The potential buyer, Prime Healthcare, had presented a preliminary bid to purchase the hospitals. However, because the intended offer was less than what was owed St. Francis, our largest secured creditor, St. Francis filed a motion earlier this week objecting to a potential sale without being able to credit bid the nearly $40 million they are owed. Prime Healthcare was not willing to proceed with the sale knowing it could not exceed the St. Francis bid. Unfortunately, without the support of a lending company or a future buyer, we can no longer continue operations.
We are devastated by this outcome and its impact on patients, families, communities, and most notably our employees, who have been loyal and supportive throughout this challenging process. We thank them for their unwavering commitment and the excellent care they continue to provide our patients.
Our focus in the weeks ahead will be on the safe relocation of our patients. Prime Healthcare, St. Francis and the Centers for Medicare & Medicaid Services are working with us to ensure we have the financial resources we need to meet our obligations to our employees and patients during the closure of the hospitals.
The following statement is from Sister Agnelle Ching, OSF, Chief Executive Officer of St. Francis Healthcare System of Hawaii:
We respect Hawaii Medical Center's decision to close its two hospitals. The details and timeline of the wind down process are still being finalized.
We want to make sure the safety and well-being of their patients remain priorities in the wind down process, and St. Francis Healthcare System of Hawaii has offered to help Hawaii Medical Center's wind down efforts.
The following is the statement that was released Wednesday by St. Francis Healthcare regarding its rejection of the sale offer:
Hawaii Medical Center has proposed a sale of its hospitals to Prime Healthcare Services Foundation and intends to conduct an auction to determine whether any higher or better offers for the hospitals will be made. Yesterday, St. Francis Healthcare System of Hawaii filed an objection to the procedures proposed by Hawaii Medical Center for conducting the auction.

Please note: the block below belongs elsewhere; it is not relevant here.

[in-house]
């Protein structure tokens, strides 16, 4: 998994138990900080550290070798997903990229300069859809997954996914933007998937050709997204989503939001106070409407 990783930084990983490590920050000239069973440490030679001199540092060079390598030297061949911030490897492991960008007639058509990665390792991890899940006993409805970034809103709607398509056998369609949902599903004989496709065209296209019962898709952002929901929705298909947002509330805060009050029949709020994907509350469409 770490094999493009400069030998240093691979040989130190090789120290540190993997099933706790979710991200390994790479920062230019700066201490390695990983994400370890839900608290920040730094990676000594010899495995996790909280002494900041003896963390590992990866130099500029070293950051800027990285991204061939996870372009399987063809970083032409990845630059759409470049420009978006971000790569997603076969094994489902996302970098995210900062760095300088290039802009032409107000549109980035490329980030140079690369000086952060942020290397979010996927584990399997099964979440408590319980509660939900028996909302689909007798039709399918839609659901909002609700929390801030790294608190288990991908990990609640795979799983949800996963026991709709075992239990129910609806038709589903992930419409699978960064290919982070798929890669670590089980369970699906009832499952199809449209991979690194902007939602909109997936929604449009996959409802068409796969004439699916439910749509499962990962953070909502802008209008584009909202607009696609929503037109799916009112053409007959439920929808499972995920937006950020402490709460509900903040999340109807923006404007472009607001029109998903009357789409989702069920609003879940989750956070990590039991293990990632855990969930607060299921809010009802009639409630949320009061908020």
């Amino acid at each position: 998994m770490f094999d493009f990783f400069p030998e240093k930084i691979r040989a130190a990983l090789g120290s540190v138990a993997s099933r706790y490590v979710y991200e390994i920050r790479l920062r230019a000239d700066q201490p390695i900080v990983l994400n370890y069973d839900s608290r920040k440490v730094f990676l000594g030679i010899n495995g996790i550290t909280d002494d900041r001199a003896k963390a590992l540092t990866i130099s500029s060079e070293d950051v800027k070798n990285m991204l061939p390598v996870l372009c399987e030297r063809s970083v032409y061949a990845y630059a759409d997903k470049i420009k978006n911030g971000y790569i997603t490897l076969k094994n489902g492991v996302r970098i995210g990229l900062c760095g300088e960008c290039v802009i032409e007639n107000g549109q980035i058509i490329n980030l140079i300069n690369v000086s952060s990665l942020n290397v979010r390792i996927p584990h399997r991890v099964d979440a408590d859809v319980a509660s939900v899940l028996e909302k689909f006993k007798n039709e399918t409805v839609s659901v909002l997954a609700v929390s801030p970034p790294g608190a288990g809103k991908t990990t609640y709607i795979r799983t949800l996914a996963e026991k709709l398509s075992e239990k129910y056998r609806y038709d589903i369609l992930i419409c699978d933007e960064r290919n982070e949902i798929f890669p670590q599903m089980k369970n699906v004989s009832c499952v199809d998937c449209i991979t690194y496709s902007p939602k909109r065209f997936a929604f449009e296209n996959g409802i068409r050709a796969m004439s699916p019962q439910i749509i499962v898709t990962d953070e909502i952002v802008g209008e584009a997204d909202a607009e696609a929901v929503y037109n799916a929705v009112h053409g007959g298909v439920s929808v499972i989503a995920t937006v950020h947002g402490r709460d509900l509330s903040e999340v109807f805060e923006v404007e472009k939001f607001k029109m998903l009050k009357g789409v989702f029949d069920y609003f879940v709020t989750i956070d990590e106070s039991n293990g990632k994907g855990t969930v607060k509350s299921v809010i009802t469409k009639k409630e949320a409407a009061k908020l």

Right to Credit Bid Hawaii Medical Center's proposed auction procedures prohibit St. Francis Healthcare System of Hawaii from bidding the amount of its secured claim at the auction – commonly referred to as credit bidding - despite the fact that the Bankruptcy Court previously entered an order confirming that St. Francis had the right to credit bid at a sale of its collateral. With a credit bid, the value of the bid is based upon the amount of the claim of the secured creditor, which is then offset against the purchase price.
St. Francis Should Not Be Responsible For Break-Up Fee
The bidding procedures motion also requests allowance of a fee of $625,000 for Prime Healthcare Services Foundation if another bidder offers a higher bid for the hospitals or if Hawaii Medical Center decides not to sell the hospitals. St. Francis Healthcare System of Hawaii is not opposed to a break-up fee to this stalking horse bidder; however, the break-up fee should not take precedence over St. Francis's claims as a secured creditor.
Priority in Sale Proceeds In addition to seeking approval of procedures for conducting an auction, Hawaii Medical Center also filed a motion to approve the sale to Prime Healthcare Services Foundation. In the sale motion, Hawaii Medical Center proposes to distribute a substantial portion of the sale proceeds to creditors that are junior in priority to the claims of St. Francis Healthcare System of Hawaii. St. Francis believes that the proposed distribution scheme violates the Bankruptcy Code and intends to challenge such distributions in connection with the sale motion at the appropriate time to protect its rights.
Seeking Relief from the Court
St. Francis Healthcare System of Hawaii is asking the court to either modify the bidding procedures or deny the bidding procedures motion proposed by Hawaii Medical Center.